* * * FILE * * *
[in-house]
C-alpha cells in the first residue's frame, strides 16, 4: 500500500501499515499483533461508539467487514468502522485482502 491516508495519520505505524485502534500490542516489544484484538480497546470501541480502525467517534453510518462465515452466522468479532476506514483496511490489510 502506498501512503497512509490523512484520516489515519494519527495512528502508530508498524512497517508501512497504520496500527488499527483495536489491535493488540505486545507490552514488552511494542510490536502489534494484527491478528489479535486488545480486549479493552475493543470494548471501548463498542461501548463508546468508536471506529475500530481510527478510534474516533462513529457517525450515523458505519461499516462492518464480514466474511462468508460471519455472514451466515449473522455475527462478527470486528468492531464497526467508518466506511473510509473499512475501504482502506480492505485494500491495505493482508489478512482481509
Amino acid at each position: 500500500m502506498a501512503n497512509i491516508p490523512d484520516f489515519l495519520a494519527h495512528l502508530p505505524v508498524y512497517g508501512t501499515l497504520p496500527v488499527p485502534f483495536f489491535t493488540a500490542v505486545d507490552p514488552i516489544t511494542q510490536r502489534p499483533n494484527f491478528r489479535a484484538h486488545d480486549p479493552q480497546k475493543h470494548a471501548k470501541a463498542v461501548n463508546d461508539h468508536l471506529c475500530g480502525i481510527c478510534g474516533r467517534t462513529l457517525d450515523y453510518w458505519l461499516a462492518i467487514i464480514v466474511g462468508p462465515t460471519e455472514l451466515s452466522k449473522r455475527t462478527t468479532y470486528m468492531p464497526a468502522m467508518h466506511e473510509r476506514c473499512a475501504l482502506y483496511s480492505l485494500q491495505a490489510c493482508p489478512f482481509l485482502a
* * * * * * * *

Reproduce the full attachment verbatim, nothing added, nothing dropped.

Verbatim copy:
[in-house]
C-alpha cells in the first residue's frame, strides 16, 4: 500500500501499515499483533461508539467487514468502522485482502 491516508495519520505505524485502534500490542516489544484484538480497546470501541480502525467517534453510518462465515452466522468479532476506514483496511490489510 502506498501512503497512509490523512484520516489515519494519527495512528502508530508498524512497517508501512497504520496500527488499527483495536489491535493488540505486545507490552514488552511494542510490536502489534494484527491478528489479535486488545480486549479493552475493543470494548471501548463498542461501548463508546468508536471506529475500530481510527478510534474516533462513529457517525450515523458505519461499516462492518464480514466474511462468508460471519455472514451466515449473522455475527462478527470486528468492531464497526467508518466506511473510509473499512475501504482502506480492505485494500491495505493482508489478512482481509
Amino acid at each position: 500500500m502506498a501512503n497512509i491516508p490523512d484520516f489515519l495519520a494519527h495512528l502508530p505505524v508498524y512497517g508501512t501499515l497504520p496500527v488499527p485502534f483495536f489491535t493488540a500490542v505486545d507490552p514488552i516489544t511494542q510490536r502489534p499483533n494484527f491478528r489479535a484484538h486488545d480486549p479493552q480497546k475493543h470494548a471501548k470501541a463498542v461501548n463508546d461508539h468508536l471506529c475500530g480502525i481510527c478510534g474516533r467517534t462513529l457517525d450515523y453510518w458505519l461499516a462492518i467487514i464480514v466474511g462468508p462465515t460471519e455472514l451466515s452466522k449473522r455475527t462478527t468479532y470486528m468492531p464497526a468502522m467508518h466506511e473510509r476506514c473499512a475501504l482502506y483496511s480492505l485494500q491495505a490489510c493482508p489478512f482481509l485482502a